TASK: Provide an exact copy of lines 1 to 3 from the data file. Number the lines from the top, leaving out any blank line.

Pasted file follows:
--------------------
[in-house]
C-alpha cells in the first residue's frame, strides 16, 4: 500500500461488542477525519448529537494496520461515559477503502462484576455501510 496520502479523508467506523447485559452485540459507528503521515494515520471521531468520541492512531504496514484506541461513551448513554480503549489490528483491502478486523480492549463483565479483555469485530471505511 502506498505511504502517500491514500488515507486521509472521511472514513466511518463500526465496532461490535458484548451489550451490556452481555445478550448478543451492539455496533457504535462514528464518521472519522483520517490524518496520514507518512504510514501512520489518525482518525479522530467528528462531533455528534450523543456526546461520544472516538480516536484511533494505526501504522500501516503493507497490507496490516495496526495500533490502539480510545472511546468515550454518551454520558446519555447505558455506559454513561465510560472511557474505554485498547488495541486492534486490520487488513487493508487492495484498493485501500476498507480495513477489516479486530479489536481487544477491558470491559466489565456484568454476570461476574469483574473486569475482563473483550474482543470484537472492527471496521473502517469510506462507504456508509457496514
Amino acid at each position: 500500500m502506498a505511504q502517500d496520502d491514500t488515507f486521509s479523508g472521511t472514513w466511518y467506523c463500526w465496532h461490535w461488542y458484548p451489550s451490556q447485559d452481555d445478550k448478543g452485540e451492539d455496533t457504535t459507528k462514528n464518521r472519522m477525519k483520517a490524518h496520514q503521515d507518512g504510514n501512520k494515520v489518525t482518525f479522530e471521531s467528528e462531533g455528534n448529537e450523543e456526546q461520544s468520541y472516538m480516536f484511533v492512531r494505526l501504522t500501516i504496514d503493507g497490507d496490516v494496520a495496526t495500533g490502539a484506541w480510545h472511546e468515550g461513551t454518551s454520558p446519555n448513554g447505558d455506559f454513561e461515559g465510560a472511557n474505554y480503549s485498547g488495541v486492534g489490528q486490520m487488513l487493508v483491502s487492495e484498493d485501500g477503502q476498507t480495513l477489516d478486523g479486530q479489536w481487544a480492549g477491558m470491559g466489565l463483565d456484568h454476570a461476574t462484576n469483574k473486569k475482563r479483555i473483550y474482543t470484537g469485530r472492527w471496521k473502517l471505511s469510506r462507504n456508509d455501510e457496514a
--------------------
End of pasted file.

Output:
[in-house]
C-alpha cells in the first residue's frame, strides 16, 4: 500500500461488542477525519448529537494496520461515559477503502462484576455501510 496520502479523508467506523447485559452485540459507528503521515494515520471521531468520541492512531504496514484506541461513551448513554480503549489490528483491502478486523480492549463483565479483555469485530471505511 502506498505511504502517500491514500488515507486521509472521511472514513466511518463500526465496532461490535458484548451489550451490556452481555445478550448478543451492539455496533457504535462514528464518521472519522483520517490524518496520514507518512504510514501512520489518525482518525479522530467528528462531533455528534450523543456526546461520544472516538480516536484511533494505526501504522500501516503493507497490507496490516495496526495500533490502539480510545472511546468515550454518551454520558446519555447505558455506559454513561465510560472511557474505554485498547488495541486492534486490520487488513487493508487492495484498493485501500476498507480495513477489516479486530479489536481487544477491558470491559466489565456484568454476570461476574469483574473486569475482563473483550474482543470484537472492527471496521473502517469510506462507504456508509457496514
Amino acid at each position: 500500500m502506498a505511504q502517500d496520502d491514500t488515507f486521509s479523508g472521511t472514513w466511518y467506523c463500526w465496532h461490535w461488542y458484548p451489550s451490556q447485559d452481555d445478550k448478543g452485540e451492539d455496533t457504535t459507528k462514528n464518521r472519522m477525519k483520517a490524518h496520514q503521515d507518512g504510514n501512520k494515520v489518525t482518525f479522530e471521531s467528528e462531533g455528534n448529537e450523543e456526546q461520544s468520541y472516538m480516536f484511533v492512531r494505526l501504522t500501516i504496514d503493507g497490507d496490516v494496520a495496526t495500533g490502539a484506541w480510545h472511546e468515550g461513551t454518551s454520558p446519555n448513554g447505558d455506559f454513561e461515559g465510560a472511557n474505554y480503549s485498547g488495541v486492534g489490528q486490520m487488513l487493508v483491502s487492495e484498493d485501500g477503502q476498507t480495513l477489516d478486523g479486530q479489536w481487544a480492549g477491558m470491559g466489565l463483565d456484568h454476570a461476574t462484576n469483574k473486569k475482563r479483555i473483550y474482543t470484537g469485530r472492527w471496521k473502517l471505511s469510506r462507504n456508509d455501510e457496514a